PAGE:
# Converting quaternions to euler angles. Problems with the range of Y angle

I'm trying to write a 3d simulation in C++ using Irrlicht as graphic engine and ODE for physics. Then I'm using a function to convert ODE quaternions to Irrlicht euler angles. In order to do this, I'm using this code.

``````void QuaternionToEuler(const dQuaternion quaternion, vector3df &euler)
{
dReal w,x,y,z;

w = quaternion[0];
x = quaternion[1];
y = quaternion[2];
z = quaternion[3];

double sqw = w*w;
double sqx = x*x;
double sqy = y*y;
double sqz = z*z;

euler.Z = (irr::f32) (atan2(2.0 * (x*y + z*w),(sqx - sqy - sqz + sqw)) * (180.0f/irr::core::PI));
euler.X = (irr::f32) (atan2(2.0 * (y*z + x*w),(-sqx - sqy + sqz + sqw)) * (180.0f/irr::core::PI));
euler.Y = (irr::f32) (asin(-2.0 * (x*z - y*w)) * (180.0f/irr::core::PI));

}
``````

It works fine for drawing my stuff in the correct position and rotation but the problems come with the "asin" instruction. It only return values in the range of 0..90 - 0..-90 and I need to get a range from 0..360 degrees. At least I need to get a rotation in the range of 0..360 when I call node->getRotation().Y

Can any one help me with this please?

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On `[0°,360°]`, `sin` takes every value twice, so there is no sensible way for `asin` (the inverse sine function) to return values between 0° and 360°. –  us2012 Jan 21 '13 at 21:23

Euler angles (of any type) have a singularity. In the case of those particular Euler angles that you are using (which look like Tait-Bryan angles, or some variation thereof), the singularity is at plus-minus 90 degrees of pitch (Y). This is an inherent limitation with Euler angles and one of the prime reasons why they are rarely used in any serious context (except in aircraft dynamics because all aircraft have a very limited ability to pitch w.r.t. their velocity vector (which might not be horizontal), so they rarely come anywhere near that singularity).

This also means that your calculation is actually just one of two equivalent solutions. For a given quaternion, there are two solutions for Euler angles that represent that same rotation, one on one side of the singularity and another that mirrors the first. Since both solutions are equivalent, you just pick the one on the easiest side, i.e., where the pitch is between -90 and 90 degrees.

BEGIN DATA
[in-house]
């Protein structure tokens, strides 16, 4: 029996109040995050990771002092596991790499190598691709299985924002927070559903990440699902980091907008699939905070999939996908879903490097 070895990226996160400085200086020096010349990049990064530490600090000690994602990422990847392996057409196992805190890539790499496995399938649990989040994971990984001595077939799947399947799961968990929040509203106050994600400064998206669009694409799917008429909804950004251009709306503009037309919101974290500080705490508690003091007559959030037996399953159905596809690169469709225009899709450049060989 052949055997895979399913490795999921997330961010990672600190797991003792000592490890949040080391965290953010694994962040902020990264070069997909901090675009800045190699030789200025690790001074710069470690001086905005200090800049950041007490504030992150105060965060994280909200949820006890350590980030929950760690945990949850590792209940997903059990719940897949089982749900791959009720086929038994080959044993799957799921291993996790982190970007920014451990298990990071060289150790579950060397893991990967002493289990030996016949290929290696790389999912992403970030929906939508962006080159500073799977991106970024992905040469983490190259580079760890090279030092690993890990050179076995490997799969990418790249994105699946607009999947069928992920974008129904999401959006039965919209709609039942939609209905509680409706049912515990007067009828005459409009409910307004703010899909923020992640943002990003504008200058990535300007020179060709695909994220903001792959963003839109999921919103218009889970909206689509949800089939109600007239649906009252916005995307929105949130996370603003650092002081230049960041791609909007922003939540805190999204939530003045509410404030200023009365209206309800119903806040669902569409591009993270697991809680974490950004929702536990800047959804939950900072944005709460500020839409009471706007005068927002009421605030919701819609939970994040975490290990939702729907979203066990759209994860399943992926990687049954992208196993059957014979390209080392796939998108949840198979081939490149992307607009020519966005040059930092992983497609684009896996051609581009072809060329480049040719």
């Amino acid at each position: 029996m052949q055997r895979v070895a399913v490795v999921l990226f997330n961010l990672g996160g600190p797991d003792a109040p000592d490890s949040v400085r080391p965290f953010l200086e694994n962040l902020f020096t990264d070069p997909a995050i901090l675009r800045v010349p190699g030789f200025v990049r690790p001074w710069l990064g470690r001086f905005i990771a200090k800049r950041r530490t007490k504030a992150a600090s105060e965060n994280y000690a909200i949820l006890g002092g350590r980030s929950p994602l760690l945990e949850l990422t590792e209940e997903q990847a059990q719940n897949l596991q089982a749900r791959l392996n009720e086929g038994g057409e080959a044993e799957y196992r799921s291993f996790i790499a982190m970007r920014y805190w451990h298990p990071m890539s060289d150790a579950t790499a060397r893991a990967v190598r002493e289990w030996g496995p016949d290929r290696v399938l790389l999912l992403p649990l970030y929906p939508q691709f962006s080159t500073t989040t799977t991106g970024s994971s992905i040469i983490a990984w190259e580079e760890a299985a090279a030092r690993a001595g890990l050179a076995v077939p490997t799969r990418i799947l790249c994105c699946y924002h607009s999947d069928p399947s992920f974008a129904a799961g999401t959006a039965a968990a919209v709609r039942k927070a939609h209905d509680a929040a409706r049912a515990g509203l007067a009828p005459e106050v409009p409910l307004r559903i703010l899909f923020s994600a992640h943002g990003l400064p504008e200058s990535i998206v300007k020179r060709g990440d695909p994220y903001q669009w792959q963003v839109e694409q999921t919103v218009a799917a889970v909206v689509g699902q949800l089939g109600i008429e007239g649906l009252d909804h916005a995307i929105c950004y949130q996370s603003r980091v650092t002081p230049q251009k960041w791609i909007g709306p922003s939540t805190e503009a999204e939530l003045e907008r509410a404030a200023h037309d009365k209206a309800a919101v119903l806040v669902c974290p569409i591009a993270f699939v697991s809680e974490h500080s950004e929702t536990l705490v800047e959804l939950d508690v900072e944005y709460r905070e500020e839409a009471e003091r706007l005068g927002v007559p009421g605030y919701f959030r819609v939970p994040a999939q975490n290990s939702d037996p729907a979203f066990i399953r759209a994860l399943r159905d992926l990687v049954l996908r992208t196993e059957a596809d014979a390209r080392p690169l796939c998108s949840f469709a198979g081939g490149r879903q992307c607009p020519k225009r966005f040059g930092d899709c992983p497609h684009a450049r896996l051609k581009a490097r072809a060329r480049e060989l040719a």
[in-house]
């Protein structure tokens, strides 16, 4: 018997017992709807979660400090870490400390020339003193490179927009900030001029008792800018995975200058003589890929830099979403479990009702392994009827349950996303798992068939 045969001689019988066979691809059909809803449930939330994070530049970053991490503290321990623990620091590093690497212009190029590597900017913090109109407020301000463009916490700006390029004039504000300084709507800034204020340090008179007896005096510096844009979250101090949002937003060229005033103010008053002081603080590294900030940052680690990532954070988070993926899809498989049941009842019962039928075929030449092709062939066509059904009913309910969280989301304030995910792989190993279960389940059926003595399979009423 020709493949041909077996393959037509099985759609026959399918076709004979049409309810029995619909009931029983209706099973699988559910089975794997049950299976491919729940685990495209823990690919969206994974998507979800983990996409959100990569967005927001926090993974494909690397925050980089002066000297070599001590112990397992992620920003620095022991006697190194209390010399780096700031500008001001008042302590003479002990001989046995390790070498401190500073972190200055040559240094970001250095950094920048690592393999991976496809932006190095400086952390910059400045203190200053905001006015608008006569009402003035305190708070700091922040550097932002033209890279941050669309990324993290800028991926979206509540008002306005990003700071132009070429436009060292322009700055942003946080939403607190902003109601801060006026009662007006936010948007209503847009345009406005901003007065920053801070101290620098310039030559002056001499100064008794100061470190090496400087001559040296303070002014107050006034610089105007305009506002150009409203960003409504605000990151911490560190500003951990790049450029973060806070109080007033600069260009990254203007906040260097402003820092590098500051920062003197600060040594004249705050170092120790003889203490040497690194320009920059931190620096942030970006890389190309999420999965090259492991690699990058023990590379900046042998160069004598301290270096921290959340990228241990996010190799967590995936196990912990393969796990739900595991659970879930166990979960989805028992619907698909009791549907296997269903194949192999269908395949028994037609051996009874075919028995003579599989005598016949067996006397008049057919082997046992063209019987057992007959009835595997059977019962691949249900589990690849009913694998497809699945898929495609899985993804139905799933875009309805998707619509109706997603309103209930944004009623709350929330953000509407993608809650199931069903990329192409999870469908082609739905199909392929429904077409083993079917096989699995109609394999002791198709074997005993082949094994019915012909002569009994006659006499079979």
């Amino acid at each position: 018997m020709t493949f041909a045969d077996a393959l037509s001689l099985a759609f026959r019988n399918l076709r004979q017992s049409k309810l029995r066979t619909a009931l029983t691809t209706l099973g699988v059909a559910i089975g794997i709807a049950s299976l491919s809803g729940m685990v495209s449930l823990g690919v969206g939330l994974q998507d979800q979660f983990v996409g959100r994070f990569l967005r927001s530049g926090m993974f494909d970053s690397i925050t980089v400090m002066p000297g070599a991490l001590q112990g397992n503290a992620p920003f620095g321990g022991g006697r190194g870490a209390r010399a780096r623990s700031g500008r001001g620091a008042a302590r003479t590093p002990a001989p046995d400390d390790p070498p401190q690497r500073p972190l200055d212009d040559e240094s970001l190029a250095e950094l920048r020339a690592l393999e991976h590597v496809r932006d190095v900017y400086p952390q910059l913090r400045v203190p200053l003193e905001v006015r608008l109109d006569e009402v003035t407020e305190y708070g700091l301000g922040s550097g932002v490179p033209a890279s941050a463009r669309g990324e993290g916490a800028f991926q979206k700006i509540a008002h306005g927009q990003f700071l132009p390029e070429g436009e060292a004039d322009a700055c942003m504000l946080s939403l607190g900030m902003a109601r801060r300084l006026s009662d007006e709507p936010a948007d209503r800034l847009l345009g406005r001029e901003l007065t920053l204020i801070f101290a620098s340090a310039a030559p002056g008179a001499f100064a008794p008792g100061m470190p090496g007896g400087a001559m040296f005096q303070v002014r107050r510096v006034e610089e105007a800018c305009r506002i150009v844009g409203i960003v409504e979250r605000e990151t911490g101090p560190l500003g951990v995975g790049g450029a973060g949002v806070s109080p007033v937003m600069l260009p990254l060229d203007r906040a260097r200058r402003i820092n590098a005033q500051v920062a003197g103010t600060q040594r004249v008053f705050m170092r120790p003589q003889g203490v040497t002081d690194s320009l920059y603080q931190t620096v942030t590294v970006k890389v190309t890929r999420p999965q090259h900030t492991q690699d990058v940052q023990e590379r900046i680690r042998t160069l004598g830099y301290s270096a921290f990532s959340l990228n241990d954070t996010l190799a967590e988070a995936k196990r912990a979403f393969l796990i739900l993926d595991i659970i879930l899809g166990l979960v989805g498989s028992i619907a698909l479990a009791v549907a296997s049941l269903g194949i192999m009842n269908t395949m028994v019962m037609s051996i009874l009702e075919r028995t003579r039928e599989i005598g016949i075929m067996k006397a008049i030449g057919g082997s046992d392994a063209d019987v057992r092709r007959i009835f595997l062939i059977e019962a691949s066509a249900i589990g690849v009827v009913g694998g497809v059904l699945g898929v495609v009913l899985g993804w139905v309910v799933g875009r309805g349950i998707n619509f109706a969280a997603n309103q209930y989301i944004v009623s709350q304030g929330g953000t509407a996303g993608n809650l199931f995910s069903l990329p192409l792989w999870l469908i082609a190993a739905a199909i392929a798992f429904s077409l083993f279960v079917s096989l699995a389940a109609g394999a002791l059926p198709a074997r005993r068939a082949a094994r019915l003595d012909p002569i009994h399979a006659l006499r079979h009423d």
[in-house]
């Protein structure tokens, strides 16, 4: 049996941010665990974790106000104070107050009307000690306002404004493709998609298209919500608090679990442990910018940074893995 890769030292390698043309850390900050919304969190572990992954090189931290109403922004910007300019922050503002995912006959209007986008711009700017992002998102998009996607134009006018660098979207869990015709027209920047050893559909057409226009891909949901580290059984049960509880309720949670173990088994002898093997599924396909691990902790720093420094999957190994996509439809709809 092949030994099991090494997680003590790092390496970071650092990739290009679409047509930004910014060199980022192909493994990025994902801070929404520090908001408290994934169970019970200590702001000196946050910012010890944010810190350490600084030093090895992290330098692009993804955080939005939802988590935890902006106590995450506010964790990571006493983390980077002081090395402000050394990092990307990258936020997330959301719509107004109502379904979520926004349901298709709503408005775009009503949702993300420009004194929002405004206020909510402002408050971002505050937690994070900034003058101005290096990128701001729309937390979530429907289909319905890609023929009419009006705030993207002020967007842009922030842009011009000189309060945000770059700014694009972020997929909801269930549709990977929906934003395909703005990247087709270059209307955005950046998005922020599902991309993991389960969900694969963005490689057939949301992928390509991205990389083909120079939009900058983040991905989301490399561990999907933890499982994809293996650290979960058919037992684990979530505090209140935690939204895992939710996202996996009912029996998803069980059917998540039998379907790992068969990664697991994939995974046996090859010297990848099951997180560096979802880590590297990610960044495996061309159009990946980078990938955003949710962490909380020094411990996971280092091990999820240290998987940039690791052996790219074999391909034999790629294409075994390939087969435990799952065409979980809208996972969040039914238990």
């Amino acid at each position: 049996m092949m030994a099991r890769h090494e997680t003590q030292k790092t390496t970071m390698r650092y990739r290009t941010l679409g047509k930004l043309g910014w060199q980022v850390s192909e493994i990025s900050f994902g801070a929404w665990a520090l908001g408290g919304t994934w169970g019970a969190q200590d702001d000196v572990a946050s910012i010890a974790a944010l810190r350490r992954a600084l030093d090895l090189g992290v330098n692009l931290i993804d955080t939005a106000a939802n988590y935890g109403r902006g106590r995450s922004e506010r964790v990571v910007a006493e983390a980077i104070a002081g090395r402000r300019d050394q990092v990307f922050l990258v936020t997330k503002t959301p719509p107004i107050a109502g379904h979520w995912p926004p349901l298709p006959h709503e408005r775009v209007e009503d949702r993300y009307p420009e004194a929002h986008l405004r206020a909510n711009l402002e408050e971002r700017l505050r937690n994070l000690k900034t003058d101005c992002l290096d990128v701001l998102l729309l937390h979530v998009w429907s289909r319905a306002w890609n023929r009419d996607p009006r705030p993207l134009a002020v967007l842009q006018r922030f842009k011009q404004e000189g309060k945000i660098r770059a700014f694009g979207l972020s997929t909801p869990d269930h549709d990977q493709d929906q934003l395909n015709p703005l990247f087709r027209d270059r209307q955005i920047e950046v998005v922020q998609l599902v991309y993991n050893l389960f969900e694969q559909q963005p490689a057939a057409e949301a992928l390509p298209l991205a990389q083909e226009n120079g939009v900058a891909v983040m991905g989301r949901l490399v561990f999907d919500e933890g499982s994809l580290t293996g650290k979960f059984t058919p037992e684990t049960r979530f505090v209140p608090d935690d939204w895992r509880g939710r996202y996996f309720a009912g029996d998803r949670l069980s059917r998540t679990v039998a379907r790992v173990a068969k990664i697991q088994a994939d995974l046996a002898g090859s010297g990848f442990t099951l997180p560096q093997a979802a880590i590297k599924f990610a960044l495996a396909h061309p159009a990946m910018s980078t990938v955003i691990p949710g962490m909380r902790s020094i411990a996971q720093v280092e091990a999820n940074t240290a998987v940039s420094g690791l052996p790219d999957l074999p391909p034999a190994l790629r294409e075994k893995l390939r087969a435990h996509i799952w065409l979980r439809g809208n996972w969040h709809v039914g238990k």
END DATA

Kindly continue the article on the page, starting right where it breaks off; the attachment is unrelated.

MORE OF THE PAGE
Also, you code needs to deal with approaching the singularity in order to avoid getting NaN. In other words, you must check if you are getting close (with a small tolerance) to the singular points (-90 and 90 degrees on pitch), and if so, use an alternate formula (which can only compute one angle that best approximates the rotation).

If there is any way for you to avoid using Euler angles altogether, I highly suggest that you do that, pretty much any representation of rotations is preferable to Euler angles. Irrlicht uses matrices natively and also supports setting/getting rotations via an axis-angle representation, this is much nicer to work with (and much easier to obtain from a quaternion, and doesn't have singularities).

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Think about the earth's globe. Each point on it can be defined only usin latitude(in the range `[-90, 90]`) and longitude(in the range `[-180, 180]`). So each point on a sphere may be specified by using these angles. Now a point on a sphere specifies a vector and all points on a sphere specify all possible vectors. So just like pointed out in this article, the formula you use will generate all possible directions.